• Reporting Responsibility:

    • It is the responsibility of the pilots to determine whether a near midair collision did actually occur, and if so, initiate an NMAC report
    • Pilots must state clearly "I wish to report a near midair collision"
  • Where to File NMAC Reports:

    • Pilots and/or flight crew members involved in NMAC occurrences are urged to report each incident immediately:
  • Items to Report:

    • Date and time (UTC) of incident
    • Location of incident and altitude
    • Identification and type of reporting aircraft, aircrew destination, name and home base of pilot
    • Identification and type of other aircraft, aircrew destination, name and home base of pilot
    • Type of flight plans; station altimeter setting used
    • Detailed weather conditions at altitude or flight level
    • Approximate courses of both aircraft, indicate if one or both aircraft were climbing or descending
    • Reported separation in distance at first sighting, proximity at closest point horizontally and vertically, and length of time in sight prior to evasive action
    • Degree of evasive action taken, if any (from both aircraft, if possible)
    • Injuries, if any

Unidentified Flying Object Reports:

  • Unidentified Flying Object (UFO)
    Unidentified Flying Object?
  • Unidentified Fly Objects (UFOs) don't necessarily mean aliens are invading
  • Aerial obstacles create hazards to pilots and while you may have escaped safely, the next pilot may no be so lucky
  • Contact:

    • Persons wanting to report Unidentified Flying Object (UFO)/Unexplained phenomena activity should contact a UFO/Unexplained Phenomena Reporting Data Collection Center, such as: theNational UFO Reporting Center
    • If concern is expressed that life or property might be endangered, report this activity in the activity to the local law enforcement department

Safety Alerts & Information for Operators:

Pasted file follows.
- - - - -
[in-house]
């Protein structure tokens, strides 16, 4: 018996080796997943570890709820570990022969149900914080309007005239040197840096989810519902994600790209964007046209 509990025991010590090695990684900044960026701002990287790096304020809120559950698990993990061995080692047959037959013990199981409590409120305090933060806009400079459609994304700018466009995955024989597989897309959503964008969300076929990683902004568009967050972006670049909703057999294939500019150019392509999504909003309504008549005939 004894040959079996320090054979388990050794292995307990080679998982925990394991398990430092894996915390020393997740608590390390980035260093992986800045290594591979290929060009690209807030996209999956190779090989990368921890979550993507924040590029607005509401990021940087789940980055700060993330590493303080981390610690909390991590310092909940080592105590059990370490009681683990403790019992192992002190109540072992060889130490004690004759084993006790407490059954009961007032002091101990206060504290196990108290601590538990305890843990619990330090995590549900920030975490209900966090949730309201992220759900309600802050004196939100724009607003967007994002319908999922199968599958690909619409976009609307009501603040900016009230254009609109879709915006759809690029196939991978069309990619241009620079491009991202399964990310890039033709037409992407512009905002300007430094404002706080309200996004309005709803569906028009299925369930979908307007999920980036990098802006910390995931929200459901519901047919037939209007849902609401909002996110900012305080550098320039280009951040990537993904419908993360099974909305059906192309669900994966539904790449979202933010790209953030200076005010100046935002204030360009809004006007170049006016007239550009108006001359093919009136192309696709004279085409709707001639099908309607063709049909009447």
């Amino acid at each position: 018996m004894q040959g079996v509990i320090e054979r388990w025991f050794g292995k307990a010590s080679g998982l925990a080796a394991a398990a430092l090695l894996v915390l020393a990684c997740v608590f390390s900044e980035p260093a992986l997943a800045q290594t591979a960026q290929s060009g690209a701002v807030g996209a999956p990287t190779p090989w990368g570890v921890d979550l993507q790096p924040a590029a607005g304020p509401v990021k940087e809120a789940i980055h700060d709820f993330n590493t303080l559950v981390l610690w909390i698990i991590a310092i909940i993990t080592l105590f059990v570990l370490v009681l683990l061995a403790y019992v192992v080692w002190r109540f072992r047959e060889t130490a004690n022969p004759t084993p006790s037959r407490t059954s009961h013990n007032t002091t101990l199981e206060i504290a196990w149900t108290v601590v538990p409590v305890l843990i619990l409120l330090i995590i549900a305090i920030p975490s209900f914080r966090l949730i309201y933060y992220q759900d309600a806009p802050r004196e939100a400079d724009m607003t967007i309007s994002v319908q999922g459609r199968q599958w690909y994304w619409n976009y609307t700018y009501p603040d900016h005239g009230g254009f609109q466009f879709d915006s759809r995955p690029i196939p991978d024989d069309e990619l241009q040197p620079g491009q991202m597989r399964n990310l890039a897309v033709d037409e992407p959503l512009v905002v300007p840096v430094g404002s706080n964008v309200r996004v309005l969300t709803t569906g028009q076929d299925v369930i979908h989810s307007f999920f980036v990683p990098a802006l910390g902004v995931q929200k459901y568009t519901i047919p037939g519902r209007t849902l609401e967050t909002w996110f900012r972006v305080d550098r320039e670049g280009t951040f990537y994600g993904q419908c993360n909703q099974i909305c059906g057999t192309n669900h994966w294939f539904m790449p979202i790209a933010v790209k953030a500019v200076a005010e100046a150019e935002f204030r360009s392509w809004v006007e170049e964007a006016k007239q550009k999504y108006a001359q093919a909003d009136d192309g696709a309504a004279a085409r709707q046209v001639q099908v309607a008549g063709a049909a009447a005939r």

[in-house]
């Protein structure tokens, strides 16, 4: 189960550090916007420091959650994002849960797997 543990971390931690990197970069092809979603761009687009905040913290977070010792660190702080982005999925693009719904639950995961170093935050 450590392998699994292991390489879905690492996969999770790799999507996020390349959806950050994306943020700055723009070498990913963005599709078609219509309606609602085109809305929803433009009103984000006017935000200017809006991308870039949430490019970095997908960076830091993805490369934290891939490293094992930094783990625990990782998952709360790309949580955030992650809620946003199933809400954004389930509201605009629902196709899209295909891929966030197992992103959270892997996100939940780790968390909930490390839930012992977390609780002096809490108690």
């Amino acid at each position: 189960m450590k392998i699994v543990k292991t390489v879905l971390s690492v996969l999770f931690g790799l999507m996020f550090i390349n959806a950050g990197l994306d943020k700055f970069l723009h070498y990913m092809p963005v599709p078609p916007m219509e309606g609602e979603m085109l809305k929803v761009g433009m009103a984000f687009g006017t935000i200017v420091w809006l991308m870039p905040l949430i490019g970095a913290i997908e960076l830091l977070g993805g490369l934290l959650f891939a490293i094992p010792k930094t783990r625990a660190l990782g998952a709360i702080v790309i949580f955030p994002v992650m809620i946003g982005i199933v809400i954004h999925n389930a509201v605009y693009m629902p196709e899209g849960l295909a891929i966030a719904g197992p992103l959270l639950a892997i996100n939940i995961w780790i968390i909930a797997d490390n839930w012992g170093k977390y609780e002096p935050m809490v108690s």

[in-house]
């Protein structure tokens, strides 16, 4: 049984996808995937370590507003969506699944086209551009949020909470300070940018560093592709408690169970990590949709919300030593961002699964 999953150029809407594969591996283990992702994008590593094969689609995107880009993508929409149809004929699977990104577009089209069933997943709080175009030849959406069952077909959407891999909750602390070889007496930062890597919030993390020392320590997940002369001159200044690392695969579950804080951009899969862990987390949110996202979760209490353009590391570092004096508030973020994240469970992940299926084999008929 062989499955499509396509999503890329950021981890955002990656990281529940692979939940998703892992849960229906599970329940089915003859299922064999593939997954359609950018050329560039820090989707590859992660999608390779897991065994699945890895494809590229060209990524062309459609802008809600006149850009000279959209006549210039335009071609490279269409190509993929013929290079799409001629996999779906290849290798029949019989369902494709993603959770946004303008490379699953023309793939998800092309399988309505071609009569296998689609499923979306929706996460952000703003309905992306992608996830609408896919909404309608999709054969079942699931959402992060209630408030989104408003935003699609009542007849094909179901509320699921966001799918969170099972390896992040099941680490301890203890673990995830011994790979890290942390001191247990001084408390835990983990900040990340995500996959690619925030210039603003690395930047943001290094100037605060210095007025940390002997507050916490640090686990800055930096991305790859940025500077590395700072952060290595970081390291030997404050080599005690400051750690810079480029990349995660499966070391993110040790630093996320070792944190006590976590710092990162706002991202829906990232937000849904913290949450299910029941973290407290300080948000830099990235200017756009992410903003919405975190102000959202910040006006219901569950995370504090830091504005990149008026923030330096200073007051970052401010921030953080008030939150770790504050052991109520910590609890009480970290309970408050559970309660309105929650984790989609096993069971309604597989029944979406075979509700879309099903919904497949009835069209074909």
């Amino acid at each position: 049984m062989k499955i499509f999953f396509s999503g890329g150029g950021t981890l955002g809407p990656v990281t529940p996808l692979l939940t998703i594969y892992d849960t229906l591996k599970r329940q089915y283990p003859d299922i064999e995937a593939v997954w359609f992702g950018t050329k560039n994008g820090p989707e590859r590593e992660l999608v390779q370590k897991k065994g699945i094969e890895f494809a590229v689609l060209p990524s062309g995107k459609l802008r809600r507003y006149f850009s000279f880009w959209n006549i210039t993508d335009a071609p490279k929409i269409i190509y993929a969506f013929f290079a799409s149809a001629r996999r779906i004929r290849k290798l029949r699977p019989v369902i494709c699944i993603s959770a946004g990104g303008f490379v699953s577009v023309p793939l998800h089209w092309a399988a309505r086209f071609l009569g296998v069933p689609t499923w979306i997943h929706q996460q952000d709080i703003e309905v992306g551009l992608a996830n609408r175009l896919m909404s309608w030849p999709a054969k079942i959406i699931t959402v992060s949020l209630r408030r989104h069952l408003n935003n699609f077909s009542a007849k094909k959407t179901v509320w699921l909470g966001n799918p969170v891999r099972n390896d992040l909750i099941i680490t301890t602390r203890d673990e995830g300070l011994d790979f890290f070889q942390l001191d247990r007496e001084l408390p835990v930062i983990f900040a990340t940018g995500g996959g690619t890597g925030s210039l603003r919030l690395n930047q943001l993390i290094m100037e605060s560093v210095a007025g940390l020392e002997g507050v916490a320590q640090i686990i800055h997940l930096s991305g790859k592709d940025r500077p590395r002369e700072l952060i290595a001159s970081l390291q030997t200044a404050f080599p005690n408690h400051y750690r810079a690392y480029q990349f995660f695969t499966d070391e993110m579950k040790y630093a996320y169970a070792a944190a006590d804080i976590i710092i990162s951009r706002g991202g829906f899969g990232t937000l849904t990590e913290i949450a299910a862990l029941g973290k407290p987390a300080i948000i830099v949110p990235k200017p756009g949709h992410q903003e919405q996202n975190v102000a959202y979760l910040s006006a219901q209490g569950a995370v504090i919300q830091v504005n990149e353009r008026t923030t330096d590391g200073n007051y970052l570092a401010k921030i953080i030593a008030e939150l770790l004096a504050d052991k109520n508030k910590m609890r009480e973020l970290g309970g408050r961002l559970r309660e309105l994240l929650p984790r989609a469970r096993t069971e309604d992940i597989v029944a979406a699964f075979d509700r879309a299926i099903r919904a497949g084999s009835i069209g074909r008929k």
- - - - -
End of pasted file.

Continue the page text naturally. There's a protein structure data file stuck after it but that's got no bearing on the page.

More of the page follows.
• SAFOs contain important safety information that is often time-critical. A SAFO may contain information and/or recommended (non-regulatory) action to be taken by the respective operators or parties identified in the SAFO. The audience for SAFOs varies with each subject and may include: Air carrier certificate holders, air operator certificate holders, general aviation operators, directors of safety, directors of operations, directors of maintenance, fractional ownership program managers, training center managers, accountable managers at repair stations, and other parties as applicable
  • InFOs are similar to SAFOs, but contain valuable information for operators that should help them meet administrative requirements or certain regulatory requirements with relatively low urgency or impact in safety
  • The SAFO and InFO system provides a means to rapidly distribute this information to operators and can be found at:
    • http://www.faa.gov/other_visit/aviation_industry/airline_operators/airline_safety/safo and
    • http://www.faa.gov/other_visit/aviation_industry/airline_operators/airline_safety/info
    • or search keyword FAA SAFO or FAA INFO. Free electronic subscription is available on the "ALL SAFOs" or "ALL InFOs" page of the website

Aviation Safety Reporting Program Knowledge Quiz:


  • Early NASA reports help identify trends and procedures that lead to unsafe situations
    • Note, these reports should not be used for accidents
  • These reports, captured not only in the Aviation Safety Reporting Program, but other initiatives such as the Flight Operational Quality Assurance (FOQA), the Aviation Safety Action Program (ASAP), and the Air Traffic Safety Action Program (ATSAP), are able to fuse into a sharable National General Aviation Flight Information Database (NGAFID)
  • These reporting procedures are industry standards:
  • Your report may be the one that identifies a flawed procedure that would have otherwise taken a death to discover
  • The goal of accident reported is not to leverage another requirement on a pilot but to try and identify a safety issue which can then be mixed
  • Pay particular attention to time-lines and report items early, if you are able to accurately do so, to allow investigators to do their job efficiently
  • Some reports are generated by ATC, including instances where an aircraft fails to (or even attempts) to takeoff and land on the wrong runway or taxiway
    • This generates a "wrong surface event"
  • Consider reports for any events, regardless of requirement to report, including wake turbulence
  • Midairs carry certain common characteristics worth consideration
  • Still looking for something? Continue searching: